I know people manage this type of aggressive travel everyday, but I, to put it simply, cannot do it anymore and I hate everybody who makes it impossible for me to do it. It makes me feel so sick. Sick of this stupid myeloma.

Having an invisible disability is the pits. It is just the pits. Pits. Pits. Pits. I am convinced that a number of people who see me with my walking stick think it is related to my girth and just deserved. I am also convinced that there is a much larger majority, especially in London, who just do not see the stick at all. It all makes stepping outside my front door unpredictable. I have had 26 months to get used to it, but I am still scared by the dangers that lurk behind people not knowing that I have myeloma, let alone the dangers of people not knowing what the dangers of myeloma are (e.g. drunken fool at wedding).

I think I am as strong as I can be. I do not live solely in my flat and I try not to shut myself away, despite home being far safer and more comfortable for me than anywhere else. People, and I do use that term generally, do not see the struggle I face when I leave my flat. I get taxis to make it just that little bit easier, but I am on benefits now, so they have to be limited. Do I give up going out or do I brave the outside?

Travelling and my entitlement to a seat over a healthier person, an entitlement that I am aware some might not agree with, is not the only prejudice I face as a Disabled. I call myself that now. A Disabled; it’s worth it for the cheap cinema tickets. You might have read all of this thinking I just need to be a little bit stronger, a little bit more assertive, have thicker skin and maybe drop a few more Diazapams to chill out before I venture into the outside world. If that is indeed what you do think, I have one more story for you…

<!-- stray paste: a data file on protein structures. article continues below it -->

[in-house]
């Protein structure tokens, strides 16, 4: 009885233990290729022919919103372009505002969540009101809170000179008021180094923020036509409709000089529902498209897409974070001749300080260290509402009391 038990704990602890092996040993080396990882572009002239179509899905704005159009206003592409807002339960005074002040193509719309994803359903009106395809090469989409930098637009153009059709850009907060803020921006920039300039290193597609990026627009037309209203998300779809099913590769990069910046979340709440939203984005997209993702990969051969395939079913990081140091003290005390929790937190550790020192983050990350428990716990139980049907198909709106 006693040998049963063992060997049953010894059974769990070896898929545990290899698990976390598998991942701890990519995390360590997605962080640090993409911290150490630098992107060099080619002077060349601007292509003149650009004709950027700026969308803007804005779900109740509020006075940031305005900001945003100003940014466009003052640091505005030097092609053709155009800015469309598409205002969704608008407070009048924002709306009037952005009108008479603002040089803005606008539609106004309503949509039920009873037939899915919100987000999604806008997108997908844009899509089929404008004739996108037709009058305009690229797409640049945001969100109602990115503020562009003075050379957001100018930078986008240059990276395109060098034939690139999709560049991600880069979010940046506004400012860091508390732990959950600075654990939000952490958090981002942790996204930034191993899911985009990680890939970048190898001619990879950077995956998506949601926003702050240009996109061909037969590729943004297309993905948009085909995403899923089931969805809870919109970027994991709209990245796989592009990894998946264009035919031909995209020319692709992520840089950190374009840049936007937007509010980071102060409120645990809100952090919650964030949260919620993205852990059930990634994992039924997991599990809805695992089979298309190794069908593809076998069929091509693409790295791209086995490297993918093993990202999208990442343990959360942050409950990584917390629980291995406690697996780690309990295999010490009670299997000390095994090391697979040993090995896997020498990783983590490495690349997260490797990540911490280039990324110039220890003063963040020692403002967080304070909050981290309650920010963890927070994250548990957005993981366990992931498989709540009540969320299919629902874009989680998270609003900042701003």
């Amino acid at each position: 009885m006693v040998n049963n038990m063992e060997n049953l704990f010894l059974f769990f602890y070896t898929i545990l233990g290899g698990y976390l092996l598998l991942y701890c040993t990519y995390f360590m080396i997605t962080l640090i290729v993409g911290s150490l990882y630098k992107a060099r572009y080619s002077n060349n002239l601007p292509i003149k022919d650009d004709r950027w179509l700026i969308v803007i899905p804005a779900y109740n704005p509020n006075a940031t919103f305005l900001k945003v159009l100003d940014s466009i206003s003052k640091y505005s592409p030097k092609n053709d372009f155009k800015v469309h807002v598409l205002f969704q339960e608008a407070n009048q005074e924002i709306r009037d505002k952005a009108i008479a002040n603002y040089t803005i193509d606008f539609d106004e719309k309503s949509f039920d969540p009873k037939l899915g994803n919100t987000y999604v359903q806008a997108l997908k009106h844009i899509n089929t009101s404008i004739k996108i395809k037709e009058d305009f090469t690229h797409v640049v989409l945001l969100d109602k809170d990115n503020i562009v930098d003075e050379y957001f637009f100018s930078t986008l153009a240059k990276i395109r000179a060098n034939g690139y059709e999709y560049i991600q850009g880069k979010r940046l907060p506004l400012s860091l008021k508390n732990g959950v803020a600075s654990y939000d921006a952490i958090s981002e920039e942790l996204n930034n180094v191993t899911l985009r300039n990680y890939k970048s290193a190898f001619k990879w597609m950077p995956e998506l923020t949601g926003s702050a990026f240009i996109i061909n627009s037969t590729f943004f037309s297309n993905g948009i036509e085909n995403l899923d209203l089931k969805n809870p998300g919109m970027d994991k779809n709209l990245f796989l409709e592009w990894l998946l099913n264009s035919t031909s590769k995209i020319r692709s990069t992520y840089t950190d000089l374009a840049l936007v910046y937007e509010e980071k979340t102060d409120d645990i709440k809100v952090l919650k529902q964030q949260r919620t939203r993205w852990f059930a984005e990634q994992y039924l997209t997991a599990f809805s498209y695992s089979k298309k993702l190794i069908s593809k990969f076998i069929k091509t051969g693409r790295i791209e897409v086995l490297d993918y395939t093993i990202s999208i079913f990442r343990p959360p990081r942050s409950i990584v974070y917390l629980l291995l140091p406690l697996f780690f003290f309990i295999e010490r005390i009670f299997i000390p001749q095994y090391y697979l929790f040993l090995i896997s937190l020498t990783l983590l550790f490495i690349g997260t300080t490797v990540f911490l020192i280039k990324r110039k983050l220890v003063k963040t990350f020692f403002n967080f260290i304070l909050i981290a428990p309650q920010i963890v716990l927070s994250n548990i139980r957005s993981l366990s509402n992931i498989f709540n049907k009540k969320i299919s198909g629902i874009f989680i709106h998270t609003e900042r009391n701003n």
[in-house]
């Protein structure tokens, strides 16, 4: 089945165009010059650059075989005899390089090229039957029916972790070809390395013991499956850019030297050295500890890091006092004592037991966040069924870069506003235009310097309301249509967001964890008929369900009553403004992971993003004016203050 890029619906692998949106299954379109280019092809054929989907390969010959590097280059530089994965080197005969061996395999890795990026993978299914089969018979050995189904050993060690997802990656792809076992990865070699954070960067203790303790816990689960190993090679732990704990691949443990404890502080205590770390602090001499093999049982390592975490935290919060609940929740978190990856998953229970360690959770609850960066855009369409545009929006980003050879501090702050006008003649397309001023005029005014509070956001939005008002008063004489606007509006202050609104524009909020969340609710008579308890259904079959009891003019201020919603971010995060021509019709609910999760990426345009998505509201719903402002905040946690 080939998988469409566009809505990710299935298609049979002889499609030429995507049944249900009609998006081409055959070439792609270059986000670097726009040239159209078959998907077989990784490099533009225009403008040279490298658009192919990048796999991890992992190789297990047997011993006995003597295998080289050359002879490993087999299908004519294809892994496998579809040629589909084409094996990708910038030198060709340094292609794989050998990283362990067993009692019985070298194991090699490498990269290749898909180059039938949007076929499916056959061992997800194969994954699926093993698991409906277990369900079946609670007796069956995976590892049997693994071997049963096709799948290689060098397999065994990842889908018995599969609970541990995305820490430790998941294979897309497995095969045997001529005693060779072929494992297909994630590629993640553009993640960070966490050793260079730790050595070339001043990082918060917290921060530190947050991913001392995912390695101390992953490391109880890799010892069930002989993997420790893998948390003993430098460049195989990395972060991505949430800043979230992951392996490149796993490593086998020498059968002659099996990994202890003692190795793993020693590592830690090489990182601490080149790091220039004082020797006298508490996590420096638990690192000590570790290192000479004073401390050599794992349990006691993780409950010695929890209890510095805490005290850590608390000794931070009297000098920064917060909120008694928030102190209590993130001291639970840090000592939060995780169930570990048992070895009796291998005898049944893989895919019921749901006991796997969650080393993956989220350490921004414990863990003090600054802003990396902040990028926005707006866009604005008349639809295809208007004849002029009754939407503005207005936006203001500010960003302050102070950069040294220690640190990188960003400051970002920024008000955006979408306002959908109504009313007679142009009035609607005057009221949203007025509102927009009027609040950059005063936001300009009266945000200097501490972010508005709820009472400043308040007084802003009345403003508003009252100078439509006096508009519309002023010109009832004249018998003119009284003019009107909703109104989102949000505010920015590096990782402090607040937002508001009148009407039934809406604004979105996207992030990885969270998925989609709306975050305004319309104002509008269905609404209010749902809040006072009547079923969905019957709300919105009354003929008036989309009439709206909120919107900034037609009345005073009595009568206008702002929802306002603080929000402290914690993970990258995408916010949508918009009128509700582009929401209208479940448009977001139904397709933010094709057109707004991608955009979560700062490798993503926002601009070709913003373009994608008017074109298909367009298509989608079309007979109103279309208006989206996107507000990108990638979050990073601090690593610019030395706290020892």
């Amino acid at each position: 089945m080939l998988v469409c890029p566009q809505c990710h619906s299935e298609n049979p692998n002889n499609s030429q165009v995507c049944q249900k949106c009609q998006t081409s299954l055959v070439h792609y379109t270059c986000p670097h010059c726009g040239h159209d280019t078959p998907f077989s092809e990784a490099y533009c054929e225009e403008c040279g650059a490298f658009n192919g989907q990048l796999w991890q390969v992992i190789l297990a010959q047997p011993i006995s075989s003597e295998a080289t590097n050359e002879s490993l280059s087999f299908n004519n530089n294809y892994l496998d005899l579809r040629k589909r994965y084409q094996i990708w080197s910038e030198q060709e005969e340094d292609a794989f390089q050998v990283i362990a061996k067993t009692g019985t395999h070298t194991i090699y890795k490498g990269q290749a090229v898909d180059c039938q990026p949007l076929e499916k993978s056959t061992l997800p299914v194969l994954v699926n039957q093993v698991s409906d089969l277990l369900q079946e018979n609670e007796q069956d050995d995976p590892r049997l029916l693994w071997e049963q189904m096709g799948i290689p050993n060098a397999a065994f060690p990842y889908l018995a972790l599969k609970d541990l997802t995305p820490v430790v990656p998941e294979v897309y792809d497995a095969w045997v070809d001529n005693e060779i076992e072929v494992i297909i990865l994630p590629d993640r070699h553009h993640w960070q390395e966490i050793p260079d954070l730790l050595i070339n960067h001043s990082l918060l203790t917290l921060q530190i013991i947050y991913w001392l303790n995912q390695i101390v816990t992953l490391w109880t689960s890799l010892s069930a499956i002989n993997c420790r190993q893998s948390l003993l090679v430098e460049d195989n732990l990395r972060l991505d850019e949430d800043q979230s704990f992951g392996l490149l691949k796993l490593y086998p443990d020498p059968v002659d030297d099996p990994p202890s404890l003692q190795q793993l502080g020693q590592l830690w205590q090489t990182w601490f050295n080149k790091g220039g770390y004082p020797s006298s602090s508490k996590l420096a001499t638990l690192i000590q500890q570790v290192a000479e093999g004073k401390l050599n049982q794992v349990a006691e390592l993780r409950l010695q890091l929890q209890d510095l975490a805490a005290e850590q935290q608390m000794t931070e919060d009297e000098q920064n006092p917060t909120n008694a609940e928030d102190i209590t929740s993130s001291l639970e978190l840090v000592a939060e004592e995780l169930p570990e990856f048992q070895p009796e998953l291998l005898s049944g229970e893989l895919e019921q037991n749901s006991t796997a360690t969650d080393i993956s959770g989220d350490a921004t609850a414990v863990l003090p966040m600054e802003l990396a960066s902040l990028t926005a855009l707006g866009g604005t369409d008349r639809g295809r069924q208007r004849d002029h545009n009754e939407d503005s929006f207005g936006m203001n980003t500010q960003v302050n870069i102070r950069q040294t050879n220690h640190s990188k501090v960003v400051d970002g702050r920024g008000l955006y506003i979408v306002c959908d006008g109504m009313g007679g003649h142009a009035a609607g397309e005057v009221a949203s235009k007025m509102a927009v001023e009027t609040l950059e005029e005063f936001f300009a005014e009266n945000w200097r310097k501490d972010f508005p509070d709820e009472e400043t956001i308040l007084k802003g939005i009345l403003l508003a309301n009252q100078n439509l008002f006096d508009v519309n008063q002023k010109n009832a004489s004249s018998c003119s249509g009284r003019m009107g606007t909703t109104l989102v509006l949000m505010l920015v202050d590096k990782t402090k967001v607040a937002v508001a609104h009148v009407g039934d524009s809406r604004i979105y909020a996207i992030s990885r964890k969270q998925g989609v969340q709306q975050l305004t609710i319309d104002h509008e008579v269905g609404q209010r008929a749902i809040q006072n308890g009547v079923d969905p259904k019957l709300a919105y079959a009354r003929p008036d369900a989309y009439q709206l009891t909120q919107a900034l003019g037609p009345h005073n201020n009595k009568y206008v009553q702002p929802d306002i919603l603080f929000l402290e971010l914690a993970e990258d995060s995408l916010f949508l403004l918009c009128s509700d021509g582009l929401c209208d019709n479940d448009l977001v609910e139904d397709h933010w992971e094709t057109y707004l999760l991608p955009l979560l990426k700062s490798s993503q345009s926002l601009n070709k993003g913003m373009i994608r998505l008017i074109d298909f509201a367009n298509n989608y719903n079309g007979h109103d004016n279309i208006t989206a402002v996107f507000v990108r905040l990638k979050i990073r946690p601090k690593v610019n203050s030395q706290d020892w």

Two weeks ago, I found myself walking with my stick at my usual slow pace, alone through Leicester Square. If you are not familiar with said square, it is not the safest place if one needs to avoid crowds and people stopping unexpectedly to take photographs of the M&M store. Anyway, necessity made me go there, and I was managing that, the way I manage most things, by pretending I was not scared of it. As I made my way from one end of the square to another, I walked past a badly dressed, but seemingly popular street performer. As I walked past him, he interrupted his performance to draw attention to me, and said into his microphone, “see that woman, she’s faking, she does not need that walking stick”. The crowd laughed and I felt humiliated. My humiliation resulted in cowardice and I just continued walking pretending that I did not hear what he said, nor the laughter of the crowd. Two days later he and I were there again, but this time, instead of taking the shortcut by him, me and my walking stick took a long detour, to save any more potential embarrassment. I was a chicken.

Since the incident, I have obviously rehearsed what I should have said to the man on that day. I should have explained why I had a walking stick and explain all the reasons why I was not faking. I could have just lifted up my shirt to reveal my radiotherapy scar. Of course, the opportunity has long gone, and boy oh boy does that make me angry or so very angry. On a very personal level I am punishing myself for my cowardice. I fight something very difficult everyday and I could not stand up to a bully who makes his money in an upside down hat.

More broadly, what does it say about people that the man thought it was okay to say what he said and the crowd of people thought it was acceptable to laugh at me? I suppose it says much the same thing as people who sit in a Priority Seat when they do not need to, and the same as people occupying seats in a cancer centre and not giving them up to somebody who has cancer. I just do not quite know what that is.